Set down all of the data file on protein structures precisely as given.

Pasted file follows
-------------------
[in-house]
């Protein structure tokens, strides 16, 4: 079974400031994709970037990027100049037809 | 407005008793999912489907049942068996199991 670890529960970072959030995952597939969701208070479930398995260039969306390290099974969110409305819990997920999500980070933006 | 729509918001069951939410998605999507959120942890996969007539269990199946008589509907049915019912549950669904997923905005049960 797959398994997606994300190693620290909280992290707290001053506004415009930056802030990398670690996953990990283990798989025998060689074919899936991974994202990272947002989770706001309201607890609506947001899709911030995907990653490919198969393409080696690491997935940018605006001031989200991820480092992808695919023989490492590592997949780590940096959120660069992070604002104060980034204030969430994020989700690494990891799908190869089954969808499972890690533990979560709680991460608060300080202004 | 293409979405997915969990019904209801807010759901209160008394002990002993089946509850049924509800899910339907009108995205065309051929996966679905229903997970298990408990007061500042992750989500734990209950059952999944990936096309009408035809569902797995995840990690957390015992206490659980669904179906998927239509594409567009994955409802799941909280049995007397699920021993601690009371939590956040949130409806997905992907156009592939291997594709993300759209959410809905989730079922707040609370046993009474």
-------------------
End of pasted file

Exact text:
[in-house]
């Protein structure tokens, strides 16, 4: 079974400031994709970037990027100049037809 | 407005008793999912489907049942068996199991 670890529960970072959030995952597939969701208070479930398995260039969306390290099974969110409305819990997920999500980070933006 | 729509918001069951939410998605999507959120942890996969007539269990199946008589509907049915019912549950669904997923905005049960 797959398994997606994300190693620290909280992290707290001053506004415009930056802030990398670690996953990990283990798989025998060689074919899936991974994202990272947002989770706001309201607890609506947001899709911030995907990653490919198969393409080696690491997935940018605006001031989200991820480092992808695919023989490492590592997949780590940096959120660069992070604002104060980034204030969430994020989700690494990891799908190869089954969808499972890690533990979560709680991460608060300080202004 | 293409979405997915969990019904209801807010759901209160008394002990002993089946509850049924509800899910339907009108995205065309051929996966679905229903997970298990408990007061500042992750989500734990209950059952999944990936096309009408035809569902797995995840990690957390015992206490659980669904179906998927239509594409567009994955409802799941909280049995007397699920021993601690009371939590956040949130409806997905992907156009592939291997594709993300759209959410809905989730079922707040609370046993009474």